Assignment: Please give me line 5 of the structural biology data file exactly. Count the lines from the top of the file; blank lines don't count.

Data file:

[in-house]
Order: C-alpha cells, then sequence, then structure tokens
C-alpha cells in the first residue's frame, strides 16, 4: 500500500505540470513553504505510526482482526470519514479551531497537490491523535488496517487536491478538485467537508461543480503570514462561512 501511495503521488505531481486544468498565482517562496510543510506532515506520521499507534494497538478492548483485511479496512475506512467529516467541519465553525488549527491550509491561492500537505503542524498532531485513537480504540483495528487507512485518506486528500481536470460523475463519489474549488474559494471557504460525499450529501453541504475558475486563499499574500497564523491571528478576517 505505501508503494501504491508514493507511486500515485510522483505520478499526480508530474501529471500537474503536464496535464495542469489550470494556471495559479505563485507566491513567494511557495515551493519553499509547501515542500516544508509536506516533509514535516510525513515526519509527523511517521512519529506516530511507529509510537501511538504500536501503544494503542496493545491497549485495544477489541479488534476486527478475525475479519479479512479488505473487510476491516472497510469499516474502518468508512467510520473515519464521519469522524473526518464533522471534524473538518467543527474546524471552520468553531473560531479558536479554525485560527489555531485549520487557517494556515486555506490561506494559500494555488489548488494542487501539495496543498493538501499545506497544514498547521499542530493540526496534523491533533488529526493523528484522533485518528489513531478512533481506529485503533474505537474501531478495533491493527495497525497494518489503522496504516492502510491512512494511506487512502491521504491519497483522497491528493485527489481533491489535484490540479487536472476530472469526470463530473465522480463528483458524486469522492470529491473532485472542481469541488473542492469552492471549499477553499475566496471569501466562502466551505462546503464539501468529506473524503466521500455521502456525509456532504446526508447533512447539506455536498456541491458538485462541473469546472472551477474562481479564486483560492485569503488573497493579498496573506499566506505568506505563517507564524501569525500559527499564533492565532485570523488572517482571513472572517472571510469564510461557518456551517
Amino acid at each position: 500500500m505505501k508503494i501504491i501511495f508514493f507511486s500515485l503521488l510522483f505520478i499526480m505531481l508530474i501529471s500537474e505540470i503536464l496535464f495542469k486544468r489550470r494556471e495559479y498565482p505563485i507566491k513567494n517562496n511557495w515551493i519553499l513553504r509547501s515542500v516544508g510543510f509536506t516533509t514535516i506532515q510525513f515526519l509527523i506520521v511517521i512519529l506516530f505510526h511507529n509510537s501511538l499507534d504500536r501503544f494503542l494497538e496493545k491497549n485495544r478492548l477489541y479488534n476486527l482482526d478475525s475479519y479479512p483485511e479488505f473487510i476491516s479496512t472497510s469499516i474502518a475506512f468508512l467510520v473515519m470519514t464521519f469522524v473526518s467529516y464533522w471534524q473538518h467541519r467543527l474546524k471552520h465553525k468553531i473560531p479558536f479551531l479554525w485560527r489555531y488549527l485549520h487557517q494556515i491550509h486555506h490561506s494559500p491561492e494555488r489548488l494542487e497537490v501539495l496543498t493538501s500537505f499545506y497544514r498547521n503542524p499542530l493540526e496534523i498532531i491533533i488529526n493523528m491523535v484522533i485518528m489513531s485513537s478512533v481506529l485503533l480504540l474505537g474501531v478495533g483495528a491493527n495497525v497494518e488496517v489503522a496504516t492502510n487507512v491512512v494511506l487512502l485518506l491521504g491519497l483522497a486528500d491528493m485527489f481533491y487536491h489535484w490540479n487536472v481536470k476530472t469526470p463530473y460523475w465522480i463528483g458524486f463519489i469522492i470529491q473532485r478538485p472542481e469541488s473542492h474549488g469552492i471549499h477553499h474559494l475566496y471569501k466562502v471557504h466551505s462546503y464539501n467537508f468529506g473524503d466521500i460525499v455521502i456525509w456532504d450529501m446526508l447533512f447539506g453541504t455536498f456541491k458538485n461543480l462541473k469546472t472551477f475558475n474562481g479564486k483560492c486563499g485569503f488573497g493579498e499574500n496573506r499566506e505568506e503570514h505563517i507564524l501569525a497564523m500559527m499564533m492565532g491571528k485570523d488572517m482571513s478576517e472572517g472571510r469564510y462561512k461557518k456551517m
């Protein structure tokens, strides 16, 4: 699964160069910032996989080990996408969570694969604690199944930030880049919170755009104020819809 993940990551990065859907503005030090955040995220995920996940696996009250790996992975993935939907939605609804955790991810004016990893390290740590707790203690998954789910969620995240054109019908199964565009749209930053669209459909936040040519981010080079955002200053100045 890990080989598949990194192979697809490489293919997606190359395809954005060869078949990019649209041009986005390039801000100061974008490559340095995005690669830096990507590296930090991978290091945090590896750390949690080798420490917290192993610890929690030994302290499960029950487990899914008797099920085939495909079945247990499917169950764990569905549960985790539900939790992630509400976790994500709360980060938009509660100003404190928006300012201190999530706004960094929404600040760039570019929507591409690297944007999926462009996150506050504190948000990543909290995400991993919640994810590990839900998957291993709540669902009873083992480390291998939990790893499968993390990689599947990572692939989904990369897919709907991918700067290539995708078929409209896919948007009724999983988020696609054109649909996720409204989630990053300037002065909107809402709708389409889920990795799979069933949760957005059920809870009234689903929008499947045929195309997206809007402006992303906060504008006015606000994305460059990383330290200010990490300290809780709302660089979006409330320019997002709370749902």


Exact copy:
């Protein structure tokens, strides 16, 4: 699964160069910032996989080990996408969570694969604690199944930030880049919170755009104020819809 993940990551990065859907503005030090955040995220995920996940696996009250790996992975993935939907939605609804955790991810004016990893390290740590707790203690998954789910969620995240054109019908199964565009749209930053669209459909936040040519981010080079955002200053100045 890990080989598949990194192979697809490489293919997606190359395809954005060869078949990019649209041009986005390039801000100061974008490559340095995005690669830096990507590296930090991978290091945090590896750390949690080798420490917290192993610890929690030994302290499960029950487990899914008797099920085939495909079945247990499917169950764990569905549960985790539900939790992630509400976790994500709360980060938009509660100003404190928006300012201190999530706004960094929404600040760039570019929507591409690297944007999926462009996150506050504190948000990543909290995400991993919640994810590990839900998957291993709540669902009873083992480390291998939990790893499968993390990689599947990572692939989904990369897919709907991918700067290539995708078929409209896919948007009724999983988020696609054109649909996720409204989630990053300037002065909107809402709708389409889920990795799979069933949760957005059920809870009234689903929008499947045929195309997206809007402006992303906060504008006015606000994305460059990383330290200010990490300290809780709302660089979006409330320019997002709370749902």